Because I love a big tax refund, I filed my return long ago, received the money, and used it to pay down debt. But like many people, my cousin Nick hasn’t even started. He doesn’t get a refund, so he waits until April to do his taxes. He’s been skulking around the office for the past week muttering, “I need to start my taxes,” and, “You should write an entry reminding people to start their taxes.”

Many of you are probably last-minute filers, too. If you haven’t submitted your tax return yet, here are some tips to make the process less painful:

  • Get help from the source. The IRS web site is surprisingly useful. There’s a library of forms and publications, an extensive list of frequently asked questions, and information on how to file for an extension.
  • Claim your telephone excise tax refund. If you’ve had phone service since 2003, you can claim a standard refund of either $30 or $60 (depending on the exemptions you claim). If you saved your phone records, you may be able to claim even more! The IRS says that 30% of those filing returns are forgetting to claim this.
  • Take advantage of the Free File program. The IRS reports that 70% of all taxpayers qualify for free electronic tax filing. If your 2006 adjusted gross income was $52,000 or less, check the IRS web site for more information.
  • Use tax preparation software. It’s quicker and less prone to errors. It can even save you money. Matt recently told me about an experiment he conducted: he prepared his own taxes with software, took them to a small-town CPA, and also had them done by a big-name firm. Though the big-name firm had the best results, the tax software was a close second.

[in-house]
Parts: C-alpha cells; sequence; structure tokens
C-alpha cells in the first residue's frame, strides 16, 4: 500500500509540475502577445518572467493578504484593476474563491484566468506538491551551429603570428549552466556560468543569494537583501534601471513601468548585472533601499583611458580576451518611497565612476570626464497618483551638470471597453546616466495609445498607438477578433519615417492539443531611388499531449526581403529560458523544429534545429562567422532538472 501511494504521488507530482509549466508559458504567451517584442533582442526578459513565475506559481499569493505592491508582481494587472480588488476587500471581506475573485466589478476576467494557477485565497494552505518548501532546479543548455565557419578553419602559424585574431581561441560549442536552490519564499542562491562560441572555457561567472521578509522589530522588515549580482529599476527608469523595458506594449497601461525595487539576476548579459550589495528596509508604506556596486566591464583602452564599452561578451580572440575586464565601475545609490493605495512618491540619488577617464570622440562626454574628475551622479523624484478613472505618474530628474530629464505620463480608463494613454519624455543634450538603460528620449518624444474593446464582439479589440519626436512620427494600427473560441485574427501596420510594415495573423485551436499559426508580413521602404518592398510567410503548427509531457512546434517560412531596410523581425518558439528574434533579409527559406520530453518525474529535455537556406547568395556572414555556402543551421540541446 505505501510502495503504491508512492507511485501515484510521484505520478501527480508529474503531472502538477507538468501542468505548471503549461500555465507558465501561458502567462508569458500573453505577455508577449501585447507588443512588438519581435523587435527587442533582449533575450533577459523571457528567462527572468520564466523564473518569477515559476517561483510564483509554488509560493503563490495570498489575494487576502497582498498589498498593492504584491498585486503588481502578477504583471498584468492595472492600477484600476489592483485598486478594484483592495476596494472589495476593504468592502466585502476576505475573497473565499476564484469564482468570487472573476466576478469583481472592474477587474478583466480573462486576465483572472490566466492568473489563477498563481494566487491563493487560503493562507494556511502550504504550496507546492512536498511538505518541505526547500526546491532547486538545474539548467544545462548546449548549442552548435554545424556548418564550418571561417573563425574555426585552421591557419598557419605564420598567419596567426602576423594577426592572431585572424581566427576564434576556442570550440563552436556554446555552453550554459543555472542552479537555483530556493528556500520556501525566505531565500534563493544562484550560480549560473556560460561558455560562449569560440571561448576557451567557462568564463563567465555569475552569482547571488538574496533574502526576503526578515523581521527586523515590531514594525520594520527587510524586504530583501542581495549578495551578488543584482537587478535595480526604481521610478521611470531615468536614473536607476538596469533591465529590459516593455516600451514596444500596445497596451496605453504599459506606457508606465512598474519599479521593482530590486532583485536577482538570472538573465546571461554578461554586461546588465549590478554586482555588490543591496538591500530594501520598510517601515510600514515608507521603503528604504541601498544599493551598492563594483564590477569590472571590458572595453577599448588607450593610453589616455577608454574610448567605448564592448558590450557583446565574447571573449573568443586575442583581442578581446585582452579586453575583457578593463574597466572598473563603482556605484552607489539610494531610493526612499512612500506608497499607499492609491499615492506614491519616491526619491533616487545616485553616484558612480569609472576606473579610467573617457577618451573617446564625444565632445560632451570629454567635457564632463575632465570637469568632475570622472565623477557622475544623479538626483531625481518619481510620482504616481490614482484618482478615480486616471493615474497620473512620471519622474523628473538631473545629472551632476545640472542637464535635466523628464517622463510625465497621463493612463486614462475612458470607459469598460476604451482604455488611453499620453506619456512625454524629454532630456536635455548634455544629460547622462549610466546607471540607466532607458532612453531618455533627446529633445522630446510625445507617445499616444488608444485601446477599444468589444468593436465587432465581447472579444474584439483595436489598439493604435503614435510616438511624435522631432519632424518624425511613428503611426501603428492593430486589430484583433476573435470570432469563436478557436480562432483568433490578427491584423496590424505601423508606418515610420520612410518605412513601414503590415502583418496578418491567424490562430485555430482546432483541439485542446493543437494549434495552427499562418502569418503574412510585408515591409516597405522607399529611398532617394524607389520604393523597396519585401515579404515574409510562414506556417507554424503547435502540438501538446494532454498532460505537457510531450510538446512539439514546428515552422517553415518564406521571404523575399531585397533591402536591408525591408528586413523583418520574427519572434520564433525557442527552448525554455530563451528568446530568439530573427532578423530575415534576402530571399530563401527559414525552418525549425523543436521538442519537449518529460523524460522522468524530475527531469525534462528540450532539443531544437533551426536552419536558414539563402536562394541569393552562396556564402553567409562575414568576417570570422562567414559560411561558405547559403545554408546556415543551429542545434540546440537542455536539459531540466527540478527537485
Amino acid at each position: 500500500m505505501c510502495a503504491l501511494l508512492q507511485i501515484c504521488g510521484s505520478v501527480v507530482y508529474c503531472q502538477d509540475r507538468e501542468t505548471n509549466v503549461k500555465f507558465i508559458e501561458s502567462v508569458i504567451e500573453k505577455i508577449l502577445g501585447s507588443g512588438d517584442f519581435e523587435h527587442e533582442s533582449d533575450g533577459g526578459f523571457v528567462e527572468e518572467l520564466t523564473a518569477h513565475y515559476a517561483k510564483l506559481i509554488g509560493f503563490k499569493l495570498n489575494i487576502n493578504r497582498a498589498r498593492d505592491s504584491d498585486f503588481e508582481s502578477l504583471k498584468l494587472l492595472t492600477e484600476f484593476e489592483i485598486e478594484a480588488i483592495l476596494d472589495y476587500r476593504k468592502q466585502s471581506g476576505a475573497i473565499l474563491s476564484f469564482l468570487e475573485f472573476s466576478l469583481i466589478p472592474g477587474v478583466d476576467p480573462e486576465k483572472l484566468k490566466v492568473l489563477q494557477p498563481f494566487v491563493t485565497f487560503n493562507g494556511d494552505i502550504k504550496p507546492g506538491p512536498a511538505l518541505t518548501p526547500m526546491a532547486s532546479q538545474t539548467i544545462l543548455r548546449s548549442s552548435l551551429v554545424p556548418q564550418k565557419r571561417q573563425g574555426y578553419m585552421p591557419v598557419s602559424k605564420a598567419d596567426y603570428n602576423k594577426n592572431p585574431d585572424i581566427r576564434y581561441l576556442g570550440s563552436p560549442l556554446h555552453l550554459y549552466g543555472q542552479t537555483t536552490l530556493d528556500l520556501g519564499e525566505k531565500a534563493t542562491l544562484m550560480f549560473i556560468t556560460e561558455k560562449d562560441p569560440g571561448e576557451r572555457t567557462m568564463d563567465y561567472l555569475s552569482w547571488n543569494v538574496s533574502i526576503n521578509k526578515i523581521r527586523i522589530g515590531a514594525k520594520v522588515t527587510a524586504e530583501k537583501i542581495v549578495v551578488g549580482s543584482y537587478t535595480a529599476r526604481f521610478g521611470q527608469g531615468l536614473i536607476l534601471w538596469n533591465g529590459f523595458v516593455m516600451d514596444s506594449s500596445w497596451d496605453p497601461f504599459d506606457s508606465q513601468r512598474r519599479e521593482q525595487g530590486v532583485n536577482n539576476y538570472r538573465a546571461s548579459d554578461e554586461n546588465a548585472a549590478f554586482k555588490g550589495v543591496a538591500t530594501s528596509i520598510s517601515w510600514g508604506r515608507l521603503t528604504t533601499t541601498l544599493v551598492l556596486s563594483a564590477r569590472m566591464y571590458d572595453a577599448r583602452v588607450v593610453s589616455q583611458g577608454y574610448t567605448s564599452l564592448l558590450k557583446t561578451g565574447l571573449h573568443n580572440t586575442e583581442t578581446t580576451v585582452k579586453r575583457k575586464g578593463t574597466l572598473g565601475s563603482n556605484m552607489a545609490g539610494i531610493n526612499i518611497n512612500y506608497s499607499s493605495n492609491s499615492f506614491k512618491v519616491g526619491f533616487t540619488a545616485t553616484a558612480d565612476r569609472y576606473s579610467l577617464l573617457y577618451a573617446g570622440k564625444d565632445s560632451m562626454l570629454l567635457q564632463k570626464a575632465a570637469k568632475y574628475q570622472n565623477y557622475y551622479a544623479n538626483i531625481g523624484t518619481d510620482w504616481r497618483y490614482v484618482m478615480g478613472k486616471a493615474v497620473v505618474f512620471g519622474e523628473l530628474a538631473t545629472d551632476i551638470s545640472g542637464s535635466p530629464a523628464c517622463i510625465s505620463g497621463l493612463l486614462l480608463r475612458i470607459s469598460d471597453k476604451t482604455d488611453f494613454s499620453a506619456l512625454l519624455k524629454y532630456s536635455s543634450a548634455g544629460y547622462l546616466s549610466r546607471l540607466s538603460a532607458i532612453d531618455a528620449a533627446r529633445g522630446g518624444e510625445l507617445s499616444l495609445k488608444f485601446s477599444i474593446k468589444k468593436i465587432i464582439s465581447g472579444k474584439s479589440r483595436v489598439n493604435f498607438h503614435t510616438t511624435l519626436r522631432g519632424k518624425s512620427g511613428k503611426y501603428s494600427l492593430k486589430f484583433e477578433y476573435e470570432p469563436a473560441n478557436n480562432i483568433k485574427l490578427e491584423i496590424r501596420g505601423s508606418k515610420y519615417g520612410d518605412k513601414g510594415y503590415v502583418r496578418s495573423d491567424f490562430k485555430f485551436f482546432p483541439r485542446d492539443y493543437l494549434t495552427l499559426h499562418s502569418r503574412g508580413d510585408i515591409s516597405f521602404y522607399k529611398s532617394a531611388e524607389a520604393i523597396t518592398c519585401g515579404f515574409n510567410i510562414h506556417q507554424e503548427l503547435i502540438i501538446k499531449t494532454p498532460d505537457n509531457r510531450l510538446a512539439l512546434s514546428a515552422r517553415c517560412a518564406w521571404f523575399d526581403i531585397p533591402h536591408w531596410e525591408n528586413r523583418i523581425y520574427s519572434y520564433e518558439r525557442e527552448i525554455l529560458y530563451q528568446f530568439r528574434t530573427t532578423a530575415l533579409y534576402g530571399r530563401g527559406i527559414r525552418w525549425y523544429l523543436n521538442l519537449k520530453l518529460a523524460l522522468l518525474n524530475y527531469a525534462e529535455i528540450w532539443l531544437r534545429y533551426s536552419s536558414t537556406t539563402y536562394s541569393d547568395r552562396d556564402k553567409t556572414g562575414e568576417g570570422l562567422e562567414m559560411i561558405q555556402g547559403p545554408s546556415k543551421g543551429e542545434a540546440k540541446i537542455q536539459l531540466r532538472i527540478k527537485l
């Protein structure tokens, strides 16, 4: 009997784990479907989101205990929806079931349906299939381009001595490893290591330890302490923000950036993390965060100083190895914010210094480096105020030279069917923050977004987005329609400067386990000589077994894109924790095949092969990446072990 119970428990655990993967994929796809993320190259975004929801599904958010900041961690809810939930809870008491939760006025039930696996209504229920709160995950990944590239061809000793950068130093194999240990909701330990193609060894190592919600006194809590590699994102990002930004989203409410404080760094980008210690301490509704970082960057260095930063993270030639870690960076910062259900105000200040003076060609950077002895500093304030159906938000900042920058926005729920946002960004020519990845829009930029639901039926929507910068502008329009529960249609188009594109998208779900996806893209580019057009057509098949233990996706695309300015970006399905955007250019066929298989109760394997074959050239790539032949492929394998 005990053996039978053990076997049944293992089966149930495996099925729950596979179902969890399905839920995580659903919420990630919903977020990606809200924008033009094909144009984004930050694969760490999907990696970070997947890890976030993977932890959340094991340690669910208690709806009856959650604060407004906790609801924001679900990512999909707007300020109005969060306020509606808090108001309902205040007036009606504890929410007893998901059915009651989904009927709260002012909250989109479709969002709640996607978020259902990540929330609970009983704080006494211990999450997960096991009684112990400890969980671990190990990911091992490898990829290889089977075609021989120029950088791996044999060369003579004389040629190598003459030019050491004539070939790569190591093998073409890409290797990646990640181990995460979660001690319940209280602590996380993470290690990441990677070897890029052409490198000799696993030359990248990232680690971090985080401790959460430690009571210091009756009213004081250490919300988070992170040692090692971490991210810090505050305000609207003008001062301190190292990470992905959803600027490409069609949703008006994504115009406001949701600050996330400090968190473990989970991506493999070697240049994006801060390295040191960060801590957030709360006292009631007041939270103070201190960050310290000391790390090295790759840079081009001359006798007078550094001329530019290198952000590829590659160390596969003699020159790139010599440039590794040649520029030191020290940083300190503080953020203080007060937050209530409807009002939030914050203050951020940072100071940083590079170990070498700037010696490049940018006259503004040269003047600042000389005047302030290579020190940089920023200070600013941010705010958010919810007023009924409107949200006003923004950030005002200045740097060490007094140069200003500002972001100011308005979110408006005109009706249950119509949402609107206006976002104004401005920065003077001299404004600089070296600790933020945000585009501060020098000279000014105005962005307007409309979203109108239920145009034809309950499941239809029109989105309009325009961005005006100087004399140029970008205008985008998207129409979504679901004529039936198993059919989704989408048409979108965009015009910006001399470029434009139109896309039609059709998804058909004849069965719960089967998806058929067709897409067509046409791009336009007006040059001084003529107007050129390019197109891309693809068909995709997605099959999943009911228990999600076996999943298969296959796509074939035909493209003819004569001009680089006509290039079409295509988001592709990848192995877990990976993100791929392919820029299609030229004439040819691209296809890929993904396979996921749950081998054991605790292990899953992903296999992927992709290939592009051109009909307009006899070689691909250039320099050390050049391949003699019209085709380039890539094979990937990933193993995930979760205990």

• Check your work. The IRS doesn’t like a sloppy return. (Accidental errors are the top reason for tax audits.) Make sure your numbers are correct. Include your social security number. Attach all retired paperwork. Sign your return! Note that this is another reason to file an electronic return — computers help to catch bonehead errors.
  • Beware of audit flags. Take deductions you can substantiate, but don’t stretch the truth. Don’t be tempted to cut corners. Your best defense against an audit is to be honest.
  • If you can’t pay, don’t panic. The worst thing you can do is nothing at all. The IRS offers several payment options. In January, CPA Brian Brown told GRS readers what to do if you can’t pay your taxes.

Be sure to store a copy of your return and all supporting documents in a safe place. After you’ve finished, visit, where sharing your tax story qualifies you for a chance to win an Amazon gift certificate.

Update: I just got the latest Dave Ramsey update via e-mail. His site has some tax tips, too.